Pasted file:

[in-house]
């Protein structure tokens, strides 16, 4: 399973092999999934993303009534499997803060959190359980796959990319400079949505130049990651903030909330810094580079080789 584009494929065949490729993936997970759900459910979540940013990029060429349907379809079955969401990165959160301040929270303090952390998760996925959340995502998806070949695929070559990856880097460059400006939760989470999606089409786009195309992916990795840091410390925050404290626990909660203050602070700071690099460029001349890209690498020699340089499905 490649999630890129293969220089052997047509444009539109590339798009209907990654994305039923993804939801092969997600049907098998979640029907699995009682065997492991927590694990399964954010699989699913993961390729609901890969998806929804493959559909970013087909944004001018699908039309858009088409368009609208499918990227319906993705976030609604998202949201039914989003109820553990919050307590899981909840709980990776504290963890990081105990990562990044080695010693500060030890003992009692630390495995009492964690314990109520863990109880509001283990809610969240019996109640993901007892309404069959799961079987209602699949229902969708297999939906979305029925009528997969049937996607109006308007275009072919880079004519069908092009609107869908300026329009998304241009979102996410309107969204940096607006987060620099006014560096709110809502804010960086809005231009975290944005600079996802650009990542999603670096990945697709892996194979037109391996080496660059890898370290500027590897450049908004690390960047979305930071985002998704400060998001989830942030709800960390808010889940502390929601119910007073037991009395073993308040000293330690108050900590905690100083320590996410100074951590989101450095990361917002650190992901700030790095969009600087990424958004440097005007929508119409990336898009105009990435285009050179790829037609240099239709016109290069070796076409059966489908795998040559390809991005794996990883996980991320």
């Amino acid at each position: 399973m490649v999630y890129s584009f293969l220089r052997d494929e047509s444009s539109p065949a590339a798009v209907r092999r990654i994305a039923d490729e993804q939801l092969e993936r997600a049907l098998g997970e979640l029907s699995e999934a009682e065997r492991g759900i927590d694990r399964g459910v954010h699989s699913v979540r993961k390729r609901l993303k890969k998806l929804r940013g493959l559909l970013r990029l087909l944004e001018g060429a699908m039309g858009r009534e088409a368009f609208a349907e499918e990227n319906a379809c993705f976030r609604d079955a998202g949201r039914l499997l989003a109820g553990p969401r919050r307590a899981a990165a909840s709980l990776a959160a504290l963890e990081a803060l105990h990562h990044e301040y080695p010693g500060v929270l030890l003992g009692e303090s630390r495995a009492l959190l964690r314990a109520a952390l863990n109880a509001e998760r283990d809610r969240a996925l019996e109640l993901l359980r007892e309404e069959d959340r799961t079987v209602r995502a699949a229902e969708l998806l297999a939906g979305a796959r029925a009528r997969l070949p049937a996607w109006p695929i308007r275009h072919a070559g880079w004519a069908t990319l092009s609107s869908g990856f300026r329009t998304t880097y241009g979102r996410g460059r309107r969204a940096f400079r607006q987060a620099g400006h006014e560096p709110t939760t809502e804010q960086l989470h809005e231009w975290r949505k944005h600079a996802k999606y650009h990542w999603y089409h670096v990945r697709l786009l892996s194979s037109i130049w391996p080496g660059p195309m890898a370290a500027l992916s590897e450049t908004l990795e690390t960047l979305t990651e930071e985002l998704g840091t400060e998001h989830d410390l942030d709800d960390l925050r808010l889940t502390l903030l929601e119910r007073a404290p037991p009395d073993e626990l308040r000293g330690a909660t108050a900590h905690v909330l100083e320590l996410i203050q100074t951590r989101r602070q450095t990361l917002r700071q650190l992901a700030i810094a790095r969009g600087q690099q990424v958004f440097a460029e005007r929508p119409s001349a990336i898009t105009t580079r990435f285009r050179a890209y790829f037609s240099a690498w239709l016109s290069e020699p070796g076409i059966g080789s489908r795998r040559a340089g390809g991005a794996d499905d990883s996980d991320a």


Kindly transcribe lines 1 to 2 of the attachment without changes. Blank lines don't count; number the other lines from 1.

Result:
[in-house]
């Protein structure tokens, strides 16, 4: 399973092999999934993303009534499997803060959190359980796959990319400079949505130049990651903030909330810094580079080789 584009494929065949490729993936997970759900459910979540940013990029060429349907379809079955969401990165959160301040929270303090952390998760996925959340995502998806070949695929070559990856880097460059400006939760989470999606089409786009195309992916990795840091410390925050404290626990909660203050602070700071690099460029001349890209690498020699340089499905 490649999630890129293969220089052997047509444009539109590339798009209907990654994305039923993804939801092969997600049907098998979640029907699995009682065997492991927590694990399964954010699989699913993961390729609901890969998806929804493959559909970013087909944004001018699908039309858009088409368009609208499918990227319906993705976030609604998202949201039914989003109820553990919050307590899981909840709980990776504290963890990081105990990562990044080695010693500060030890003992009692630390495995009492964690314990109520863990109880509001283990809610969240019996109640993901007892309404069959799961079987209602699949229902969708297999939906979305029925009528997969049937996607109006308007275009072919880079004519069908092009609107869908300026329009998304241009979102996410309107969204940096607006987060620099006014560096709110809502804010960086809005231009975290944005600079996802650009990542999603670096990945697709892996194979037109391996080496660059890898370290500027590897450049908004690390960047979305930071985002998704400060998001989830942030709800960390808010889940502390929601119910007073037991009395073993308040000293330690108050900590905690100083320590996410100074951590989101450095990361917002650190992901700030790095969009600087990424958004440097005007929508119409990336898009105009990435285009050179790829037609240099239709016109290069070796076409059966489908795998040559390809991005794996990883996980991320």